Saturday, January 13, 2007


There are as many ways to analyze the health of the market as there are ideas floating around in the heads of market pundits. The most important one you should consider in your investment decisions whether a beginner, experienced trader, or just someone who wants to keep an eye on the market while someone else is charged with your money, is the S&P 500.

The Standard and Poors 500, (spx) is the most commonly used benchmark for the state of the overall market. It is a weighted, (larger companies are a bigger contributing factor) basket of widely held stocks, 500 of the largest companies in the US Market. The Dow Jones Industrial Average , although widely used, is comprised of only 30 stocks. It is considered by many as secondary to the S&P 500 because of its narrow breadth. The S&P 500 includes the Dow stocks and is considered more accurate due to its broader base.$SPX&p=D&yr=0&mn=6&dy=0&i=t36552994554&r=2768

Note: In this chart of the S&P 500. It has stayed nicely above its 50 day average, (blue line) and continues to climb. An excellent indicator of a bull market trend.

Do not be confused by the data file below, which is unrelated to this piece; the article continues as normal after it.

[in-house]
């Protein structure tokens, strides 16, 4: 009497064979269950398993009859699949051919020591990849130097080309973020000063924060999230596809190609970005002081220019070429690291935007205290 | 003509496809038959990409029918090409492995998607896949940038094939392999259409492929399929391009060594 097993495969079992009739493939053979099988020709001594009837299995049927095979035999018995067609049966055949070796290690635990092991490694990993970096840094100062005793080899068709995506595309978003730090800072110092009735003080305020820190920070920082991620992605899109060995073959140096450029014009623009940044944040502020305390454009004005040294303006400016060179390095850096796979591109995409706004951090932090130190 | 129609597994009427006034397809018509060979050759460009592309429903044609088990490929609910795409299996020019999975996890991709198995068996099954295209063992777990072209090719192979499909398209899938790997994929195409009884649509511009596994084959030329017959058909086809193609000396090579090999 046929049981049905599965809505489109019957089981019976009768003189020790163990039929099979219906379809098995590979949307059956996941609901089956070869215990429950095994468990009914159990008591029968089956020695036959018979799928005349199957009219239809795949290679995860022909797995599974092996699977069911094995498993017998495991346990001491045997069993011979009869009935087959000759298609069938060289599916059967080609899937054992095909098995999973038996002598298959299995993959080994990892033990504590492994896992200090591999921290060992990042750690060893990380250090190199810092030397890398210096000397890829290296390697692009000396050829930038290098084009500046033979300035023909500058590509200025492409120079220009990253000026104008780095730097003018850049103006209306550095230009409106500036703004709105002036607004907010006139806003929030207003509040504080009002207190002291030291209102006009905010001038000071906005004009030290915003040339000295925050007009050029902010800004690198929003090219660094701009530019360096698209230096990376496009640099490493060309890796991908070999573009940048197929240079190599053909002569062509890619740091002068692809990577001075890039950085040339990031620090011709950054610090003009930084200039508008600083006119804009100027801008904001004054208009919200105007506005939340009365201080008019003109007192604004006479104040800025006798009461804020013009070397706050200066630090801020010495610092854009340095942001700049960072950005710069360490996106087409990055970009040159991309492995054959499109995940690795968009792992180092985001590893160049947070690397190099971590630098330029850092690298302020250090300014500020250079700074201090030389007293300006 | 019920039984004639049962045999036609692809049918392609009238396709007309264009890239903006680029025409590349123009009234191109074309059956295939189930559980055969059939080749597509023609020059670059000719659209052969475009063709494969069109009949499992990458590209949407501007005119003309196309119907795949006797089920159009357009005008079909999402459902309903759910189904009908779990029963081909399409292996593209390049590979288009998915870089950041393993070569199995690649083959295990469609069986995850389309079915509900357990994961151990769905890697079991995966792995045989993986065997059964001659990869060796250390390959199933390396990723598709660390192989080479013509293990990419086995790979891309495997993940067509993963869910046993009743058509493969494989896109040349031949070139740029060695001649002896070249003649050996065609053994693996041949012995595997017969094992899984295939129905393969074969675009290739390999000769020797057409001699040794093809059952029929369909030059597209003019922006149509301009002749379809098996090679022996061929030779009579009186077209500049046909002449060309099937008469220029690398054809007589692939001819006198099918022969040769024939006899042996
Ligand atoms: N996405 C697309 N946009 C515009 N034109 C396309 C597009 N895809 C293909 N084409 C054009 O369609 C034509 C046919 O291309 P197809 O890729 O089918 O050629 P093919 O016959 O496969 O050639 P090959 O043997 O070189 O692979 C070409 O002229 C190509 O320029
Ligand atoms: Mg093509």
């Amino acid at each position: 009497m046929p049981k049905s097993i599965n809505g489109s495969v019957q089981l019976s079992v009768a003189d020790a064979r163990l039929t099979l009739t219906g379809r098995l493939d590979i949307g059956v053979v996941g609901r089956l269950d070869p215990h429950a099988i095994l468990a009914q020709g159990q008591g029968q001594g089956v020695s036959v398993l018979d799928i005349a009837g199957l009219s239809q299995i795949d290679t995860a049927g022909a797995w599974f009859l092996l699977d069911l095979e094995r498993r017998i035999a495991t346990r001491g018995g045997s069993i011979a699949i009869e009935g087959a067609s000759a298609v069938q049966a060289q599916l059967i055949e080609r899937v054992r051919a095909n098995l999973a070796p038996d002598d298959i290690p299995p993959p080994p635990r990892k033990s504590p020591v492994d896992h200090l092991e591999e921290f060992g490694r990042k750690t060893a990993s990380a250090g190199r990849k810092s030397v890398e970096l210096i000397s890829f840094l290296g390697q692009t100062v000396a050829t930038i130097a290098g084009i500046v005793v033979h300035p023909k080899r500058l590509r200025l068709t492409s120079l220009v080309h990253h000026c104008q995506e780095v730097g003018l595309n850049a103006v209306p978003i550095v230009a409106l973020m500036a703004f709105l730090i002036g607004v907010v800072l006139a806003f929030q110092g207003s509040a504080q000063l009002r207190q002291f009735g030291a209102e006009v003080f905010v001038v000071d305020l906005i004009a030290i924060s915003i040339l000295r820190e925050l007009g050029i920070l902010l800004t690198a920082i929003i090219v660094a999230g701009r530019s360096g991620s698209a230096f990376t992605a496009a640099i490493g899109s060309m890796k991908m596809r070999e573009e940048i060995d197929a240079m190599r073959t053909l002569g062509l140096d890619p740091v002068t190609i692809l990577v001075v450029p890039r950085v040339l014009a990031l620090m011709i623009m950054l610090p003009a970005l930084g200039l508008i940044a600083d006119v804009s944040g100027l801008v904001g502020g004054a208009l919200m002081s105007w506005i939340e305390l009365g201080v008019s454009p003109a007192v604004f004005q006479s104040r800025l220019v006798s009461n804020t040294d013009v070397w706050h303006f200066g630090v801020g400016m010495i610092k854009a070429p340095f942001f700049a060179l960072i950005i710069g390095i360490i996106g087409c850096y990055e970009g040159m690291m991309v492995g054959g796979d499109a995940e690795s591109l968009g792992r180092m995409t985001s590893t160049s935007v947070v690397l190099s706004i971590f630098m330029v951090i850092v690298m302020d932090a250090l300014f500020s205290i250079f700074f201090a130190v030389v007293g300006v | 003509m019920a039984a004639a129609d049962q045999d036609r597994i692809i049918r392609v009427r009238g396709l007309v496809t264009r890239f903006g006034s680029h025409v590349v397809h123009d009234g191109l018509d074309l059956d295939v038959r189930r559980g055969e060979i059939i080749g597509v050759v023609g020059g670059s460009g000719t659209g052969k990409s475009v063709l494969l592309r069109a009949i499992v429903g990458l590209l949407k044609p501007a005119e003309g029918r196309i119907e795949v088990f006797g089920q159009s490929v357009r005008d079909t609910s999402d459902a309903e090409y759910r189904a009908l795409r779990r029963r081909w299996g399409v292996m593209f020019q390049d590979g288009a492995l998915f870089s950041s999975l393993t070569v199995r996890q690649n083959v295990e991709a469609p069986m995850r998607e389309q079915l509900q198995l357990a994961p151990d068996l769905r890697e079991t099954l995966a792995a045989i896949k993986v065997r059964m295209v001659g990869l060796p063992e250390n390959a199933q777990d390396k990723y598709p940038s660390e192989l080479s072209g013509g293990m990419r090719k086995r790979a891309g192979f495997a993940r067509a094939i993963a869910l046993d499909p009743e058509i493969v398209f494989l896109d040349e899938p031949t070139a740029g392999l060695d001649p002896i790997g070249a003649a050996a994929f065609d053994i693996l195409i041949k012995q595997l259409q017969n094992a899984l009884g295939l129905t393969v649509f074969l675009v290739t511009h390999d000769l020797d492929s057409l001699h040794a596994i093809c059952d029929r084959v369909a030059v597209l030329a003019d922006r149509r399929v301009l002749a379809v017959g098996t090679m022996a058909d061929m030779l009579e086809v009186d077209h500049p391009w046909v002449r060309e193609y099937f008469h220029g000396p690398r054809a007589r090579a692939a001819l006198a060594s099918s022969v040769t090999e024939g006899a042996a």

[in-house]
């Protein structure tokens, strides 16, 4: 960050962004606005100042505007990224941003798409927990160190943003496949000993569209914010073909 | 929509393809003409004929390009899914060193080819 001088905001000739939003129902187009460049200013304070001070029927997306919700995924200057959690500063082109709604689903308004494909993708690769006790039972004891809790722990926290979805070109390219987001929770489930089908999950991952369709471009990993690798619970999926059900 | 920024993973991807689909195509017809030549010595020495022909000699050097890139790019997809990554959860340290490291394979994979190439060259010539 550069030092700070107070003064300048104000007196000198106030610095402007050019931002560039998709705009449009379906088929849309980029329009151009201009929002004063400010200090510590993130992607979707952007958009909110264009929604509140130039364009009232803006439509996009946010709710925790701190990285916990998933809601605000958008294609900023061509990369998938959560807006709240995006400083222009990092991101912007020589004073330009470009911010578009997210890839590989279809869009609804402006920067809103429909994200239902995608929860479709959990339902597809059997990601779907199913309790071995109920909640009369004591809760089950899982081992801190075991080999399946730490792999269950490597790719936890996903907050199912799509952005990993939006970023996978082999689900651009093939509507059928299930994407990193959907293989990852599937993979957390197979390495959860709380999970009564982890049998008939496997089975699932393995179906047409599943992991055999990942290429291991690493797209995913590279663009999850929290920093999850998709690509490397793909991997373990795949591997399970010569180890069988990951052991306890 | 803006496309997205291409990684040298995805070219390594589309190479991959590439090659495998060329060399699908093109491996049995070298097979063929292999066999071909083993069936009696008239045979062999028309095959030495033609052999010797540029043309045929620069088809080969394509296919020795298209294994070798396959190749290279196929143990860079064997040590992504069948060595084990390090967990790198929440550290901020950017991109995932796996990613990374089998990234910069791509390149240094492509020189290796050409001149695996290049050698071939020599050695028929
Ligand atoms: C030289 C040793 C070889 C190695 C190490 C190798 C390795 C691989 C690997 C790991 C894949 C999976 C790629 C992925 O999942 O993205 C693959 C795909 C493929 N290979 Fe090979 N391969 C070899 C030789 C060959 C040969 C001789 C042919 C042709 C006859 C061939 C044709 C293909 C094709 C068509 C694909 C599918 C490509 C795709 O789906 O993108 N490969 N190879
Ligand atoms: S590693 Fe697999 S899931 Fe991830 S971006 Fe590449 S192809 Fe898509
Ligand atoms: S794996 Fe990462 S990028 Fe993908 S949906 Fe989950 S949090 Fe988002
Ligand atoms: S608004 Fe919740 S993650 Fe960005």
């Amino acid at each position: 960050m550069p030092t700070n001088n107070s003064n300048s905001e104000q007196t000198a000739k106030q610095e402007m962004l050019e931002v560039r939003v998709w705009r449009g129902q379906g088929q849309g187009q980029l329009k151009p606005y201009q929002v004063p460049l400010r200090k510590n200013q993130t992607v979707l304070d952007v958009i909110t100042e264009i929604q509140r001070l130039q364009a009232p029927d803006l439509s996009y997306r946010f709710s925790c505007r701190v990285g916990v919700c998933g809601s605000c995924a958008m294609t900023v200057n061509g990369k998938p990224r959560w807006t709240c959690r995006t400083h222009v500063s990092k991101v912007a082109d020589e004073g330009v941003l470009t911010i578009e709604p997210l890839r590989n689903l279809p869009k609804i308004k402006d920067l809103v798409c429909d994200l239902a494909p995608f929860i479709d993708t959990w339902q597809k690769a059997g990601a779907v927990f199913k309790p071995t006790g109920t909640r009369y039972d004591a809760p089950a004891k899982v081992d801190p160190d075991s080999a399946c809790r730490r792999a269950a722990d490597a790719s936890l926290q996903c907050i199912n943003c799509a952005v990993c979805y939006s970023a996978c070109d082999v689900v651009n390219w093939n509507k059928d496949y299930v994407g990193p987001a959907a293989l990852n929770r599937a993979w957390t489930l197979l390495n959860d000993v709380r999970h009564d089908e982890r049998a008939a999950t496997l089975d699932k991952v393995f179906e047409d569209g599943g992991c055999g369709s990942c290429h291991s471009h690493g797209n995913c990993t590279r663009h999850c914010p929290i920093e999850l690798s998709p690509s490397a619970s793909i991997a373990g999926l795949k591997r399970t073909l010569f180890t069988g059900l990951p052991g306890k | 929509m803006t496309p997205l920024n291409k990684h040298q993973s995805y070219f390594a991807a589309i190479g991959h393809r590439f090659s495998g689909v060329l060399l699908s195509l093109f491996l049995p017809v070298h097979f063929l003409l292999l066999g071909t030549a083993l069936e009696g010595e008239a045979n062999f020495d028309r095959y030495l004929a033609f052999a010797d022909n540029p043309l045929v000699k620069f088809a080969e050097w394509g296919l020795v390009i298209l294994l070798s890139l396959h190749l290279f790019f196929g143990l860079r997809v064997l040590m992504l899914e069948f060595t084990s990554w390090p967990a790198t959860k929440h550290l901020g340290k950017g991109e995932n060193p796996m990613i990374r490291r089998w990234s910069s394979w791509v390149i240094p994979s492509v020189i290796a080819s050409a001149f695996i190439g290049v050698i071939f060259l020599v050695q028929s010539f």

One can look at a chart of the S&P 500 over long periods of time and see the correlation of market moves and historical events such as wars, elections, Nixon's resignation, recessions, and past oil embargo. Look at an intermediate period and you can see the ups and downs correlated to inflation, treasury yields, and many more economic events. The short term charts reflect things such as investor/consumer sentiment, earnings reports, and corporate fraud.

You have heard the saying 'with the tide all ships rise'. The inverse is true also. If there is a sudden drop in the S&P 500, 3 of 4 stocks will drop also, regardless of their quality or recent strength. It is the benchmark for which all mutual funds are measured against. Keep your vigilance and monitor the trending of this market indicator and you will possess one of the most important tools to assist you in attaining investing success.

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